So at this point our choice was to use Github because it is much more popular and has proven to properly scale on

Remember when we discussed the migration from CVS to Git or Bazaar in 2010? IMO it ultimately came down to deciding for the more popular product which was Git and which was the correct decision in hindsight. Github is the most popular code collaboration platform right now, so this is important to keep in mind even if it is proprietary.

There is also bit of history to the Github discussion already, see

attiks’s picture

While might be slow, self hosted instances are fast even on modest hardware. The main benefit is that we can control it and if we want to go the fancy way we can use the geo extension and run it distributed.

To be honest no idea how any of them will act when we add 30.000 repos and 100.000+ users.

The main benefit of gitlab is that they move fast and are completely open to any feedback, GitHub evolves quite slowly.

droplet’s picture

Yeah. A tool with online editor also important. For example some reviewing work:

I believe the developers will fix them directly if there's an online editor

ricardobeltranl’s picture

You have very strong arguments, I respect and agree broadly with your point of view. However, IMHO it's urgent to open this discussion with a commitment to change and analyze whether it makes sense to reinvent the wheel all the time and support our inventions forever.

This should not only include what tools should we use and why. Hence, the discussion is about what DA aims for and where it should spend time and money.

Slack, is a good example of what you will never accept according to your rules, even if I agree with your point of view, the pertinent questions is whether the developers will accept to use what we say or they will just go away and use whatever they prefer to support any other CMS with a more flexible community.

I think we should consider relaxing some rules and select with more wisdom which battles do we want to fight.

If we keep forcing having as it is, we cannot use our strengths to beat our competitors in Web Content Management market, which is by far more relevant to me than using IRC or Slack rooms to support drupal discussions.

PS: I will never call you a dinosaur or something similar. We should stick to our arguments and do whatever is the best for the Drupal Community ;-)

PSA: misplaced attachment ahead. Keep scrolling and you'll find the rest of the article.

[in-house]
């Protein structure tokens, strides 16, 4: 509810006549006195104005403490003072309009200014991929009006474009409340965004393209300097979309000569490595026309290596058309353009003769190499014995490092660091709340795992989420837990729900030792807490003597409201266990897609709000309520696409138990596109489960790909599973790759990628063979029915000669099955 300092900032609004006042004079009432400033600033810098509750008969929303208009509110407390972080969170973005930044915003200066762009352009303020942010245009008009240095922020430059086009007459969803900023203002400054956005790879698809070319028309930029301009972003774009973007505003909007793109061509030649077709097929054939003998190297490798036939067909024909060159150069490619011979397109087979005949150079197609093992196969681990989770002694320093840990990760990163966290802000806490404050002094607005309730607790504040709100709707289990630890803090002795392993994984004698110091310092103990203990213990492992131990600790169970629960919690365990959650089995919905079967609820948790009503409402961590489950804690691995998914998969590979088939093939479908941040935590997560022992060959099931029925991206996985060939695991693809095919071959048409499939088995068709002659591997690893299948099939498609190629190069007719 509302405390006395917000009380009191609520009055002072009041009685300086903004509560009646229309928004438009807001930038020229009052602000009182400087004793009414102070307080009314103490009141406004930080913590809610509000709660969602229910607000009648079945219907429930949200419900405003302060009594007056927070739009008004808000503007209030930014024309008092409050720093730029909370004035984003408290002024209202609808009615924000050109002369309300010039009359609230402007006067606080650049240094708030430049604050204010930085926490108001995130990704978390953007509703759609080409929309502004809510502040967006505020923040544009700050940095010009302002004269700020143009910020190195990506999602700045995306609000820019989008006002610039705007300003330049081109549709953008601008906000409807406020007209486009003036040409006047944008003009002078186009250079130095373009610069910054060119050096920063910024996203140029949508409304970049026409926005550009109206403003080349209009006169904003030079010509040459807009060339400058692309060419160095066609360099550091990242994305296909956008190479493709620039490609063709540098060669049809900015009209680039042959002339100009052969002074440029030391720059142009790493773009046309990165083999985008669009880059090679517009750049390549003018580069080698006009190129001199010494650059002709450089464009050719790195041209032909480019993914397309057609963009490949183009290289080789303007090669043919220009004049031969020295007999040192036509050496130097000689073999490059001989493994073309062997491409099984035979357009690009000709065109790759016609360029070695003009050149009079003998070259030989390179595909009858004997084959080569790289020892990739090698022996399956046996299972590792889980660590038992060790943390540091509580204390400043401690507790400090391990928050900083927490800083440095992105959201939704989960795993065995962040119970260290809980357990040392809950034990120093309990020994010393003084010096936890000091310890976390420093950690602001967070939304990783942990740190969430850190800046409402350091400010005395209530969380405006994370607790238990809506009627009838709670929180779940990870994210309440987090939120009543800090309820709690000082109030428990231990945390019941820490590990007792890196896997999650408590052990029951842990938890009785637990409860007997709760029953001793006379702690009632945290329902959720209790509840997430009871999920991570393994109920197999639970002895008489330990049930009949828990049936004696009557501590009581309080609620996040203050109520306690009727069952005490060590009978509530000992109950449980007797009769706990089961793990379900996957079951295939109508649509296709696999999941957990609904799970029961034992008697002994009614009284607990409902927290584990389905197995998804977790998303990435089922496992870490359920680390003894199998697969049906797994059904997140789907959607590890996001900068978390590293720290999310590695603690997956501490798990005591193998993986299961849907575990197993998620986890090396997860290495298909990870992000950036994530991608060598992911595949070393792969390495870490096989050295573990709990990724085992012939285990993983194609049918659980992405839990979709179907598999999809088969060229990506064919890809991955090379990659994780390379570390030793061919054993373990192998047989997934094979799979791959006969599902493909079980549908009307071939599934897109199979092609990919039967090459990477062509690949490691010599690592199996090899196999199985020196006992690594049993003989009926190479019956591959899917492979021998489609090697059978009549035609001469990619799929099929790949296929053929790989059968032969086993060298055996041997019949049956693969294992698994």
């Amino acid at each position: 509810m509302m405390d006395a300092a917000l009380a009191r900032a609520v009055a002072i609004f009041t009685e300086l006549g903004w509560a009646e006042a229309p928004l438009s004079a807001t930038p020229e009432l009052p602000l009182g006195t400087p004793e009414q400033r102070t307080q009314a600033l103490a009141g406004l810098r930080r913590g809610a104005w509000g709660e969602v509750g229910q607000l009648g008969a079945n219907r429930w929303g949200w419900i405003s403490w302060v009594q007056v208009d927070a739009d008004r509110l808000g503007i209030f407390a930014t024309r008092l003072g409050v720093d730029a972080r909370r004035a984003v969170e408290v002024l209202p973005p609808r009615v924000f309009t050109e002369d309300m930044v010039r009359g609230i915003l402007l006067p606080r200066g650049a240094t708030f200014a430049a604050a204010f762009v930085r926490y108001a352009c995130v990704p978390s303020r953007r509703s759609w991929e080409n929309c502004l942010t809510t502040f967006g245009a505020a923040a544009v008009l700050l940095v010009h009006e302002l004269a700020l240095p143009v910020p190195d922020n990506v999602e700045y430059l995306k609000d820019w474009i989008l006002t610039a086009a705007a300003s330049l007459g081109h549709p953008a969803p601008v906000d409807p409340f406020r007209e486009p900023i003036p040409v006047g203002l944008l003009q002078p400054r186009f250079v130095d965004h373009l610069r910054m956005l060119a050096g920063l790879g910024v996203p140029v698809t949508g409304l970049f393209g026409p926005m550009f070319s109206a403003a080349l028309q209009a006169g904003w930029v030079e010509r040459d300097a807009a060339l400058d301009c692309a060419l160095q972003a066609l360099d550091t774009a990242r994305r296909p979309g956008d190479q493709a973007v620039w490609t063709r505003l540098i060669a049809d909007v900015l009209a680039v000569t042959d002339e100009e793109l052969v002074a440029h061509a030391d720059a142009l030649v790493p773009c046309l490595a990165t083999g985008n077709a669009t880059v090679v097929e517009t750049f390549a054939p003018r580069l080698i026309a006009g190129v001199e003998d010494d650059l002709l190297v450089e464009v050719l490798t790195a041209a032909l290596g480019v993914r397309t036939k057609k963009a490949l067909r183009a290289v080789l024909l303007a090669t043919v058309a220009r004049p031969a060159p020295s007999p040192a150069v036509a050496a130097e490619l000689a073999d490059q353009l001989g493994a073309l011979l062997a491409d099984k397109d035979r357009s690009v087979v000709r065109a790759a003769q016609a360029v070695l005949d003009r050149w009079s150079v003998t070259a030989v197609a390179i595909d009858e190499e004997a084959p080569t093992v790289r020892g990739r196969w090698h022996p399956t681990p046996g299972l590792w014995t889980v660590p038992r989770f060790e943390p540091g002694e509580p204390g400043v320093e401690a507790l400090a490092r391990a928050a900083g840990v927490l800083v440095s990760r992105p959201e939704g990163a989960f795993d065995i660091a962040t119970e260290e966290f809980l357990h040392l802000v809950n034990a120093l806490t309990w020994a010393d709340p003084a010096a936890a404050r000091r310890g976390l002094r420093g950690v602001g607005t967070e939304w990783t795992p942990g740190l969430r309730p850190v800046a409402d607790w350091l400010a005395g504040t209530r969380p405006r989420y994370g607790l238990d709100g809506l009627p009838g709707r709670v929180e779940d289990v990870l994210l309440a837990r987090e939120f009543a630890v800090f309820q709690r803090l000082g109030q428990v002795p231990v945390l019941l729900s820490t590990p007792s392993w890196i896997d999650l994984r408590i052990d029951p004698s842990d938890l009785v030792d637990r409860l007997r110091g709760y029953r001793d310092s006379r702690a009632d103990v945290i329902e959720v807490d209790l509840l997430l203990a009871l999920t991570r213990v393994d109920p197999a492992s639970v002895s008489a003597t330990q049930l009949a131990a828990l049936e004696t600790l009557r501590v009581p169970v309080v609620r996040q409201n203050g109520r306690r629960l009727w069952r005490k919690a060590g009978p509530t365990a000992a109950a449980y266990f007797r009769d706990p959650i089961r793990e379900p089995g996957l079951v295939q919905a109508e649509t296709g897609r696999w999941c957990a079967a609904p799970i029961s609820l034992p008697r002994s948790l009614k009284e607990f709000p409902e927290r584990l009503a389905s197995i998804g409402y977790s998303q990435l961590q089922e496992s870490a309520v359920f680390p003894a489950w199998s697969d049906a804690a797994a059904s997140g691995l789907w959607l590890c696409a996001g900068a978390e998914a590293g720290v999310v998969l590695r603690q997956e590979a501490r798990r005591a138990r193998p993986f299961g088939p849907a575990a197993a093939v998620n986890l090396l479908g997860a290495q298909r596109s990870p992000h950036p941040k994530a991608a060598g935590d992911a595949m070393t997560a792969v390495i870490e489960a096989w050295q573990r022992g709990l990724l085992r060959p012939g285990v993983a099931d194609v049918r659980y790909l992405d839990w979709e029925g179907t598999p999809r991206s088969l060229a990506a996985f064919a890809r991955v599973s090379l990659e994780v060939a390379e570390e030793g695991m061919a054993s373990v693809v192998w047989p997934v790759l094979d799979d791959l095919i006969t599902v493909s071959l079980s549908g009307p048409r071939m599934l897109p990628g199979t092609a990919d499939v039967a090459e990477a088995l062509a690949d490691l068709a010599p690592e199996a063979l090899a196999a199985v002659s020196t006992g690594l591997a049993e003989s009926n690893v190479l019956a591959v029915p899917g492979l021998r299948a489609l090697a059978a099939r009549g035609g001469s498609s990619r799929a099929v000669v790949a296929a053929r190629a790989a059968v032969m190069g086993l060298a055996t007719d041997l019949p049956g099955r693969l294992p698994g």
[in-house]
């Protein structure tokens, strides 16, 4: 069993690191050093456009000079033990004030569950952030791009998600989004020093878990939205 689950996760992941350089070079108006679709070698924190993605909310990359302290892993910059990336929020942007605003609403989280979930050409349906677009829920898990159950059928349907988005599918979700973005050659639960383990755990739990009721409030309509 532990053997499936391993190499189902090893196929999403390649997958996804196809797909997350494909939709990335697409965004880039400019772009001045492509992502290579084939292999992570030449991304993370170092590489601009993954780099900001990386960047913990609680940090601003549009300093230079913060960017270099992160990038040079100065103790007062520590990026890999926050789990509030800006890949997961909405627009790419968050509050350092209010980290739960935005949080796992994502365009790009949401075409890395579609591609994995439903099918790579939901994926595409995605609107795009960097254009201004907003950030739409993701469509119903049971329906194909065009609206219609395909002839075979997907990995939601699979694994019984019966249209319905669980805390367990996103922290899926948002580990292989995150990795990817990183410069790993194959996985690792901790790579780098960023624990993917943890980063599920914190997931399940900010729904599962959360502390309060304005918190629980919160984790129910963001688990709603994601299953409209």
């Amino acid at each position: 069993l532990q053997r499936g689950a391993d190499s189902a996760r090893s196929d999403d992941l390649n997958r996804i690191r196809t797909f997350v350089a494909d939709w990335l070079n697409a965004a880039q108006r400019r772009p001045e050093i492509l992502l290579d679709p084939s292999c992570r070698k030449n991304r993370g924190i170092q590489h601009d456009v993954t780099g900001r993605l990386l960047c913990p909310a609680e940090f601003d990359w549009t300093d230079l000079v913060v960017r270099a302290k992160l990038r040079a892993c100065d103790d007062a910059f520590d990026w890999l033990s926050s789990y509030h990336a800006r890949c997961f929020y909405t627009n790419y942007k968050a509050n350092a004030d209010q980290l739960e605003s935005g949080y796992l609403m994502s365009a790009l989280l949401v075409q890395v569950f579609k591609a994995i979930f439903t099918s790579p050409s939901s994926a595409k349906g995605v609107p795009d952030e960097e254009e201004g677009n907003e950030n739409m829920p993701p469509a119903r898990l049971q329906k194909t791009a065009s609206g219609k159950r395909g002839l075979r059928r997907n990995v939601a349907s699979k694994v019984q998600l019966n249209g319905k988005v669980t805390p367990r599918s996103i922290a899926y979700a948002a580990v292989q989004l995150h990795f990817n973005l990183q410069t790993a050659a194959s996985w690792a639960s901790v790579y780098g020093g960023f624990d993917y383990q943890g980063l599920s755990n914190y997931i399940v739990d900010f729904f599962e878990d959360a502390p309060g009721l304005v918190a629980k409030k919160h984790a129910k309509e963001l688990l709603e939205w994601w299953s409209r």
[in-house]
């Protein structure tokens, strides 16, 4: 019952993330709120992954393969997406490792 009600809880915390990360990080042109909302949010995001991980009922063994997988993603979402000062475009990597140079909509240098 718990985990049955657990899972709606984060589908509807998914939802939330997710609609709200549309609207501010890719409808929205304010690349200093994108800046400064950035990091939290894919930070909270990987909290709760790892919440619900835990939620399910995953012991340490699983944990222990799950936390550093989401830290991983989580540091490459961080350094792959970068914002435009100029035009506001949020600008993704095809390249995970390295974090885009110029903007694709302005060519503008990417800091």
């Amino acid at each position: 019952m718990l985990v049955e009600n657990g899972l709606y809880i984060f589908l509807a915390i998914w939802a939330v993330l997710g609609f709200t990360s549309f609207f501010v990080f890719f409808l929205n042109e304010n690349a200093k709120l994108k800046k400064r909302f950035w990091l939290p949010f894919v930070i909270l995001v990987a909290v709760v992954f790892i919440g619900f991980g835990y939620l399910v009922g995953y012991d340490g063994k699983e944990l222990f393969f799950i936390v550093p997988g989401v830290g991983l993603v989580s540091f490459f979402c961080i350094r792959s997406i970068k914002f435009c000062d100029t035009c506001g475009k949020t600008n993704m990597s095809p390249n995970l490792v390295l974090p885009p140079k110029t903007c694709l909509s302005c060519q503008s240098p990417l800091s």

fgm’s picture

Much as I like to use Slack, experience in large communities, even though smaller than Drupal, shows it not to be actually a viable choice.

Gitter anyone ? DrupalConsole uses it already, but at a much small scale.

attiks’s picture

I've been using various alternatives, basically they are all similar, but since gitlab is still an option it might be worth considering to use Mattermost which is part of their Omnibus install, it does not look as slick as Slack/Flowdock but is 100% open source so it can be customized.

Chris Charlton’s picture

I used to use IRC, for more than Drupal and it's very dated. An LA Drupal member told me they're seeing the largest number of chat users in the Drupal Slack channels than IRC ever seemed to have, which is better for those onboarding Drupal.

Just sharing a respected member's observation.

Chris Charlton
LA Drupal
Drupal Author
Published since 2007
ponies’s picture

How can we help?

Chris Charlton’s picture

I think evolving a project's metrics will help and project maintainers. Download stats are only one dimension of a project; adding additional detailed metrics would help with a project's narrative, direction, and support needs. Let me explain.

If a module maintainer can see that after cutting a new release, the issue queue volume has increased for that 7.x/8.x/9.x update then that's a signal something is awry. A feature like this could encourage release candidates of project updates to make sure stuff doesn't blow up before cutting a new stable release. And on the other side, it could also expose which projects are lingering in a alpha/beta/rc state too long, which is a big problem D7 has (for life!). I can see a better metric/score for project consumers would help them pick between redundant projects.

By providing easy to consume metrics we can look at our add-on ecosystem in various ways. Imagine we can have on-the-fly conversations about the metrics of a project release/branch, unit test fail/pass ratio (of open tickets), issue queue volume (trends by date, and release, MoM/YoY), dev vs stable release usage, etc.

Also, don't be opposed to throwing in fun, trivial, non-value metrics for contributors to enjoy. Because life needs a smile now and then.

Chris Charlton
LA Drupal
Drupal Author
Published since 2007
develCuy’s picture

I'm seeing other projects letting the community to build their own statistics, just by letting everyone access raw statistics data. That is the equivalent to open sourcing code, people creates new stuff and sooner or later some of that stuff gets into the core. d.o would get better metrics just by opening data and watching how the community innovates with it.

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attiks’s picture

Gitlab is planning to move to bare metal, for various reasons but mainly I/O and latency, they wrote a very extensive blog post about their approach, and this also explains why their current platform is slow